No Man's Sky: culture or cult?

Forthcoming game No Mans Sky promises players the experience of exploring a nigh-infinite universe of beautiful, dreamlike worlds. But its fans are far from serene. When a journalist reported a development delay, he was sent death threats--a black hole of rage that expanded to the game's creators when they confirmed the news.

The sheer nastiness and intensity of No Man's Sky fandom—it isn't even out yet!—speaks to a deepening problem with fandoms. Phil Owen writes: Game culture is becoming a game cult.

The “No Man’s Sky” thing is particularly interesting because it has a different blueprint... We’ve seen uproars like the ones over “Ghostbusters” and the “Captain America” comic enough times that we can trace a psychological line to the cause....

But “No Man’s Sky” isn’t a sequel to some beloved thing, and these fans haven’t even played it. How could they feel so strongly about it that there could even be this kind of bizarre outpouring of emotion over a six-week delay? ...

A friend of mine in the industry remarked to me a few weeks ago that video game marketing isn’t selling you a game, but rather a membership in a cult. That video game marketing is, essentially, weaponizing fandom.
In other parts of pop culture, it’s simply incidental that kind of intense brand loyalty would spring up amongst a small group of fans. ... But in games, that fringe is the entire target audience.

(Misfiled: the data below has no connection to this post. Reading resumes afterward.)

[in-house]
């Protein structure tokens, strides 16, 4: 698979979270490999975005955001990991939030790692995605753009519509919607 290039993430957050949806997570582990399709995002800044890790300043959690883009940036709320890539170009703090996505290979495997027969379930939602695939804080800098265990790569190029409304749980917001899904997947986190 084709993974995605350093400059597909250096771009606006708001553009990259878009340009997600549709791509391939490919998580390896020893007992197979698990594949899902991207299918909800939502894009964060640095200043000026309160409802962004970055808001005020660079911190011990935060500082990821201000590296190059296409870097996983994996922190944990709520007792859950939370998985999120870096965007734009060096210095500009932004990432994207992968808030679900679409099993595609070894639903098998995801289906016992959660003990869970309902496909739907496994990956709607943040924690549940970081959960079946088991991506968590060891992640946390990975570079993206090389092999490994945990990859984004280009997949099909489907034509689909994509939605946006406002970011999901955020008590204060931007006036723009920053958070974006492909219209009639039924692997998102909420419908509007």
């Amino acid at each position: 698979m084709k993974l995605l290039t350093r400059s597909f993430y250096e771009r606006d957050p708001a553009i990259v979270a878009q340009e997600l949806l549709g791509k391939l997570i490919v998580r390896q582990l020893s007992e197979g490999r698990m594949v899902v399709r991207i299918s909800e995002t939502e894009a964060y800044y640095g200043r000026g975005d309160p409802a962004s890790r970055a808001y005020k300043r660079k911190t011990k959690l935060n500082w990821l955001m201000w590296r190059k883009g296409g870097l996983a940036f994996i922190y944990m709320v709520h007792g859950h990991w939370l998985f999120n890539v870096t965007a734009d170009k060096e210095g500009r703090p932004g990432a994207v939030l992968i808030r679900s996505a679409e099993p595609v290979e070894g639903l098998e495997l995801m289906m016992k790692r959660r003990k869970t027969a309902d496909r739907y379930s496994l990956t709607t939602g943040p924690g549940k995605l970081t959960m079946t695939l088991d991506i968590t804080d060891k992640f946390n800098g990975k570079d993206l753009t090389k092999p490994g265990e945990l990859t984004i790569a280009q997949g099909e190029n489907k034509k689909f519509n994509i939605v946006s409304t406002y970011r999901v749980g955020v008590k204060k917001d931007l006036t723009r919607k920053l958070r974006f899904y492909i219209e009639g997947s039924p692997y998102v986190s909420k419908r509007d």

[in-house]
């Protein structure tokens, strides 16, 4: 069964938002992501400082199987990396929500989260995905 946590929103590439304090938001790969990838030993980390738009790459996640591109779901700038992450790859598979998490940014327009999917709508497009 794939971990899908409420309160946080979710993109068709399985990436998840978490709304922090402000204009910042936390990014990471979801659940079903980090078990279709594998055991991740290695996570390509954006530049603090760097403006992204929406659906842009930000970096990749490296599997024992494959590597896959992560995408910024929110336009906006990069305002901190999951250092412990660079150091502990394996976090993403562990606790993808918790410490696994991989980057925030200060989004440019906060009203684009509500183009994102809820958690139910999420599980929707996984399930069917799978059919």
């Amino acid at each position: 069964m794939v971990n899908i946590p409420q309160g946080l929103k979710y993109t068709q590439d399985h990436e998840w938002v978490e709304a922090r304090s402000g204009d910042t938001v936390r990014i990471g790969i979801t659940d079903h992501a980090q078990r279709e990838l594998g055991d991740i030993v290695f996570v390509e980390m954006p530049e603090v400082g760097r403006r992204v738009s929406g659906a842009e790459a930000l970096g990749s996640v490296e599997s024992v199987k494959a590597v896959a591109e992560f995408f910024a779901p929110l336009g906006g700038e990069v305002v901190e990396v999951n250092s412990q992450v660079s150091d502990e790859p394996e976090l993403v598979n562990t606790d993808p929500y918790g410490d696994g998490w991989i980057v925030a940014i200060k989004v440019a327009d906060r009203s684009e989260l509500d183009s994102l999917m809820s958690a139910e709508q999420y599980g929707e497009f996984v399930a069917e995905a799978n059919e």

No Man's Sky is fertile ground for the current wave of craziness. A game of secular-spiritual scope and scale with stunning art design, it offers the promise of losing oneself among quintillions of planets. Jonathan Schreier quotes from one threat:

One line in that message is particularly revealing: “It’s the only thing I live for.” Whether or not he was exaggerating, that’s the type of obsession that fuels so much of the nastiness in gaming culture. There are plenty of great gaming communities and, in my experience, most gamers are perfectly pleasant, but too many are unable to separate themselves from their products. Video game fans who are zealously attached to their favorite games—even, as in this case, a game that has yet to come out!—are prone to get aggressive when they feel like they’re being attacked. Or when they get bad news.

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